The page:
What Is a Swap Chain? (Direct3D 9)
A swap chain is a collection of buffers that are used for displaying frames to the user. Each time an application presents a new frame for display, the first buffer in the swap chain takes the place of the displayed buffer. This process is called swapping or flipping.
A graphics adapter holds a pointer to a surface that represents the image being displayed on the monitor, called a front buffer. As the monitor is refreshed, the graphics card sends the contents of the front buffer to the monitor to be displayed. However, this leads to a problem when rendering real-time graphics. The heart of the problem is that monitor refresh rates are very slow in comparison to the rest of the computer. Common refresh rates range from 60 Hz (60 times per second) to 100 Hz. If your application is updating the front buffer while the monitor is in the middle of a refresh, the image that is displayed will be cut in half with the upper half of the display containing the old image and the lower half containing the new image. This problem is referred to as tearing.
Direct3D implements two options to avoid tearing:
- An option to only allow updates of the monitor on the vertical retrace (or vertical sync) operation. A monitor typically refreshes its image by moving a light pin horizontally, zigzagging from the top left of the monitor and ending at the bottom right. When the light pin reaches the bottom, the monitor recalibrates the light pin by moving it back to the upper left so that the process can start again. This recalibration is called a vertical sync. During a vertical sync, the monitor is not drawing anything, so any update to the front buffer will not be seen until the monitor starts to draw again. The vertical sync is relatively slow; however, not slow enough to render a complex scene while waiting. What is needed to avoid tearing and be able to render complex scenes is a process called back buffering.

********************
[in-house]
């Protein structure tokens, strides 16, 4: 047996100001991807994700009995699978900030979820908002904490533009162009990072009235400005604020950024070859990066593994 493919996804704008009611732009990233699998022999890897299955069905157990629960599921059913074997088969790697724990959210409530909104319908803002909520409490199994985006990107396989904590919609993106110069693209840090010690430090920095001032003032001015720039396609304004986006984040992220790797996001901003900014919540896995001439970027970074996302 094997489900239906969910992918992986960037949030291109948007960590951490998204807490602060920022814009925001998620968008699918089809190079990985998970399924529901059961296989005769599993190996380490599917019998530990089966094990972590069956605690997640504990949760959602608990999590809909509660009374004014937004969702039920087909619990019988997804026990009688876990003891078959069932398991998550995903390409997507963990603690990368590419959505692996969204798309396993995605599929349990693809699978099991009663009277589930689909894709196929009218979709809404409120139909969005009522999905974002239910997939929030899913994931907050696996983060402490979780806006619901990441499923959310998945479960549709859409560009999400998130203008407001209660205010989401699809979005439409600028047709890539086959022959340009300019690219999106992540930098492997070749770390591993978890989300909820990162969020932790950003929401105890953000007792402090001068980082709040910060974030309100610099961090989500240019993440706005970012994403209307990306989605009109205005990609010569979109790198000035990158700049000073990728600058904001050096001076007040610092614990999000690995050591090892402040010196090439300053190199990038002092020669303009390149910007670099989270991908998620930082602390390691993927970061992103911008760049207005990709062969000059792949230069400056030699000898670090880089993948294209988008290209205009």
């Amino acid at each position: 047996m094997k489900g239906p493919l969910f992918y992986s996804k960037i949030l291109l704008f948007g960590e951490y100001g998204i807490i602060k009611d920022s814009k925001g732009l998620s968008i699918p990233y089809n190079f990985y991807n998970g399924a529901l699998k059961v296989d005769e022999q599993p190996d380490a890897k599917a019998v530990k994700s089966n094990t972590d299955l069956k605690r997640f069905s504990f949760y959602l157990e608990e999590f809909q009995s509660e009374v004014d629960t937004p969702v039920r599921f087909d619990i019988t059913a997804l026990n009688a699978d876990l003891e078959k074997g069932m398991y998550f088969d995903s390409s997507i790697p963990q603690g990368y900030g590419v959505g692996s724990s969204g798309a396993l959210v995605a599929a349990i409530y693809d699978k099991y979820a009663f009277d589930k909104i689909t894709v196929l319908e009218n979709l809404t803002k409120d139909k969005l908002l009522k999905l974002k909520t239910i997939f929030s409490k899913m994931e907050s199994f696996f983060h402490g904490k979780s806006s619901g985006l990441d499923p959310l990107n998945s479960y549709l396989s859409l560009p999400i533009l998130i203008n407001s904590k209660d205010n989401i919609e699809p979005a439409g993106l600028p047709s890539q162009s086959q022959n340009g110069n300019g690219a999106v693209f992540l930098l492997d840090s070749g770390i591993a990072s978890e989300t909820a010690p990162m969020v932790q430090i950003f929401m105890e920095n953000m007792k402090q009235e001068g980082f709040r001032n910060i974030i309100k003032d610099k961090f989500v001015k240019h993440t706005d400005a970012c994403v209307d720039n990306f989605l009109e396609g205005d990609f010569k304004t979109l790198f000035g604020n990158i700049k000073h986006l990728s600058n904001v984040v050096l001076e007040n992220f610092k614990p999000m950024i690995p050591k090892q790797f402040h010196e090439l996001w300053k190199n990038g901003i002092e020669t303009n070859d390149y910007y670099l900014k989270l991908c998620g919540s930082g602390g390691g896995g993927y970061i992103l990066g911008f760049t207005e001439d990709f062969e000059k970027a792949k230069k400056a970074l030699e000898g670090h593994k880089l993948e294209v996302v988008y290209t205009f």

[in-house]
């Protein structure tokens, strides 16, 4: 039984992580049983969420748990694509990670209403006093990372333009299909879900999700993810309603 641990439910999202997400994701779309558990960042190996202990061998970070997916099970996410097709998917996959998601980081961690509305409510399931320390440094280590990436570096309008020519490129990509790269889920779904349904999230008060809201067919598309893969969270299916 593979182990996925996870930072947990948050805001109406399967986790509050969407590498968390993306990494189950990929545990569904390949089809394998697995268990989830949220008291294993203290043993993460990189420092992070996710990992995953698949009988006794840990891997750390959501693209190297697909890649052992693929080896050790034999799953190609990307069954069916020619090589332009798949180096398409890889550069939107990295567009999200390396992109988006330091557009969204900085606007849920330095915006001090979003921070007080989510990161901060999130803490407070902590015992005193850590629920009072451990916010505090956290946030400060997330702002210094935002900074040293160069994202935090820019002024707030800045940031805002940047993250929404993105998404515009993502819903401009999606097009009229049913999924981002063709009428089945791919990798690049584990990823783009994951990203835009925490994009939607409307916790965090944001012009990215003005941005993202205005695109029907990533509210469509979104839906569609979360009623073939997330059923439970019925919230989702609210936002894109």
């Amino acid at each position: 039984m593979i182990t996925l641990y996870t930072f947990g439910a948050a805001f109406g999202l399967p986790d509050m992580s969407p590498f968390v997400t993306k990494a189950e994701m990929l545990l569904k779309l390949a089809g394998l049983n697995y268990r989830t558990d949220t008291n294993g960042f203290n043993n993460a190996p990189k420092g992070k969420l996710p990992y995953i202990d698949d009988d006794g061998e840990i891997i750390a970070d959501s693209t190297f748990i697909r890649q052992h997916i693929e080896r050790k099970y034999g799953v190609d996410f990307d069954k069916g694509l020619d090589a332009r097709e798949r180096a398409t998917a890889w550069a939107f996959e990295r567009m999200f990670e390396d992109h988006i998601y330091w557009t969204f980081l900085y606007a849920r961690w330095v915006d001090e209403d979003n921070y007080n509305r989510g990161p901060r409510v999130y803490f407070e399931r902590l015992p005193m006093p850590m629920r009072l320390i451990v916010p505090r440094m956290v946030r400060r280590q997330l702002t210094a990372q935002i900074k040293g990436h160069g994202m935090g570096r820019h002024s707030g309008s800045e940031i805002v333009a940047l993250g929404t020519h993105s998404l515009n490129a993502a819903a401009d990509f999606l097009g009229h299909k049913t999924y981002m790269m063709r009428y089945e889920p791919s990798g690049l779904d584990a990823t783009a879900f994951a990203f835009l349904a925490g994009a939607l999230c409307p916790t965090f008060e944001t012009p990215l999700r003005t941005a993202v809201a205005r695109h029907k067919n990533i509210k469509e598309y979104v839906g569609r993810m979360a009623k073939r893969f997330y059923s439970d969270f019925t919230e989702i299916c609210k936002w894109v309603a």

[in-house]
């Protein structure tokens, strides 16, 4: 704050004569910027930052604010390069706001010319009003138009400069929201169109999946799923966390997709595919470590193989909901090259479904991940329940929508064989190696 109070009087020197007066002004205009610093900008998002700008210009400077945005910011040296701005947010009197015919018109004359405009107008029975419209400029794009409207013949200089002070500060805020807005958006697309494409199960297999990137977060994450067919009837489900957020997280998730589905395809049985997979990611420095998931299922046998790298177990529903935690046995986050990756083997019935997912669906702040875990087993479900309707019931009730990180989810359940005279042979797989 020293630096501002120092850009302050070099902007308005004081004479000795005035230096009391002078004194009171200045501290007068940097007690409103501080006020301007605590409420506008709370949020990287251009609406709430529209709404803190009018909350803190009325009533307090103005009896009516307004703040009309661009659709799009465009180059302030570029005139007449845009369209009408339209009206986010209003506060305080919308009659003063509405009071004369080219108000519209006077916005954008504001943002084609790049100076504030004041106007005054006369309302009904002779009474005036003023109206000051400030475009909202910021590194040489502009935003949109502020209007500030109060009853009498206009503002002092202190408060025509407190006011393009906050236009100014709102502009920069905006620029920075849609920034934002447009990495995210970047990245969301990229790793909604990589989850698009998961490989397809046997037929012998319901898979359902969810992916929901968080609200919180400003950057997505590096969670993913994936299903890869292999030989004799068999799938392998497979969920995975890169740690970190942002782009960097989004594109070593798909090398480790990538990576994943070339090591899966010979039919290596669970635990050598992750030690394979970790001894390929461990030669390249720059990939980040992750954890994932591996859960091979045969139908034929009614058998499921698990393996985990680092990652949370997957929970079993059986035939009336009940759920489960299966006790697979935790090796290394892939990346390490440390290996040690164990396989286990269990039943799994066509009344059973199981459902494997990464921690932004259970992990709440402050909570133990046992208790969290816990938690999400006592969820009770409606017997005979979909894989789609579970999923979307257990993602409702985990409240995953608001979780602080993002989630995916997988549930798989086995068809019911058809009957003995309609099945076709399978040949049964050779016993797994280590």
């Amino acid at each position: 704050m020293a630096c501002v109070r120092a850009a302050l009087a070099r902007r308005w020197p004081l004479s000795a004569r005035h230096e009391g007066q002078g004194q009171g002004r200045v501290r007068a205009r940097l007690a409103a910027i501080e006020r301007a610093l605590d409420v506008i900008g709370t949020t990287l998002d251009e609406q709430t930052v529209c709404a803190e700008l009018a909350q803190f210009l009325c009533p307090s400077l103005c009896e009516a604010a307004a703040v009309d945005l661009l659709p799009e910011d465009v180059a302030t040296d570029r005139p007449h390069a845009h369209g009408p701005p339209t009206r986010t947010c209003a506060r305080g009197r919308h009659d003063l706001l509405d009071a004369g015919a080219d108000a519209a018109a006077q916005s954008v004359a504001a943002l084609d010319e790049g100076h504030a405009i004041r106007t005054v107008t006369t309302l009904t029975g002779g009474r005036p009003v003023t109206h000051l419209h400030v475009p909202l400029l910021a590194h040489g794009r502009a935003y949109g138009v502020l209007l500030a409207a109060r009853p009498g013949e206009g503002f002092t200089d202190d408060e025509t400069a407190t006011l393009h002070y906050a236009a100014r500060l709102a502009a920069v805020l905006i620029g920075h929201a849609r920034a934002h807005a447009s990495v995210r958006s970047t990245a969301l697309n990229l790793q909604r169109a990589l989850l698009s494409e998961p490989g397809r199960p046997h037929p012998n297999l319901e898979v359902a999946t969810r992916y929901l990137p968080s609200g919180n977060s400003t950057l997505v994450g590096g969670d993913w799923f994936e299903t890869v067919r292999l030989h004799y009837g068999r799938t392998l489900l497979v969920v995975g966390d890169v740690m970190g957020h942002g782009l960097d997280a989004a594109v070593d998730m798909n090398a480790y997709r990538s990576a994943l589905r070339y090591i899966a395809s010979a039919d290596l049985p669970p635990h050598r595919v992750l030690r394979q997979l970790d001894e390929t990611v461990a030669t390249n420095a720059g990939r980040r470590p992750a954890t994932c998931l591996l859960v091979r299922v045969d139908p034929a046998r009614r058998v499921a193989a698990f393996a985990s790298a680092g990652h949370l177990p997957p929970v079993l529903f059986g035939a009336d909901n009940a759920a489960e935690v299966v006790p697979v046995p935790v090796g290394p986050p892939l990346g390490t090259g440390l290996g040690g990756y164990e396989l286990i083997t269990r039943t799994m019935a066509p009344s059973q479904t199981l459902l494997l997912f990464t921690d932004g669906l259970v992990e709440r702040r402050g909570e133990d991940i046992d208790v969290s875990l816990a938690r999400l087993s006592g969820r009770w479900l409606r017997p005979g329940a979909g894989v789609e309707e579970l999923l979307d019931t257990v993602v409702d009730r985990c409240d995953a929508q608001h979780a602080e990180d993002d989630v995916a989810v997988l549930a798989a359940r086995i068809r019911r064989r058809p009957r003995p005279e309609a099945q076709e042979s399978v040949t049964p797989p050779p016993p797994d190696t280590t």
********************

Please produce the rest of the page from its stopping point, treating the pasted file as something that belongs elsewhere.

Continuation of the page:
- An option to use a technique called back buffering. Back buffering is the process of drawing a scene to an off-screen surface, called a back buffer. Note that any surface other than the front buffer is called an off-screen surface because it is never directly viewed by the monitor. By using a back buffer, an application has the freedom to render a scene whenever the system is idle (that is, no windows messages are waiting) without having to consider the monitor's refresh rate. Back buffering brings in an additional complication of how and when to move the back buffer to the front buffer.
The process of moving the back buffer to the front buffer is called surface flipping. Because the graphics card simply uses a pointer to a surface to represent the front buffer, a simple pointer change is all that is needed to set the back buffer to the front buffer. When an application asks Direct3D to present the back buffer to the front buffer, Direct3D simply "flips" the two surface pointers. The result is that the back buffer is now the new front buffer, and the old front buffer is the new back buffer. A surface flip is invoked whenever an application asks the Direct3D device to present the back buffer; however, Direct3D can be set up to queue the requests until a vertical sync occurs. This option is referred to as the Direct3D device's presentation interval. Note that the data in the new back buffer may not be reusable, depending on how an application specifies how Direct3D should handle surface flipping. Surface flipping is key in multimedia, animation, and game software; it is equivalent to the way you can do animation with a pad of paper. On each page, the artist changes the figures slightly, so that when you flip rapidly between sheets, the drawing appears animated.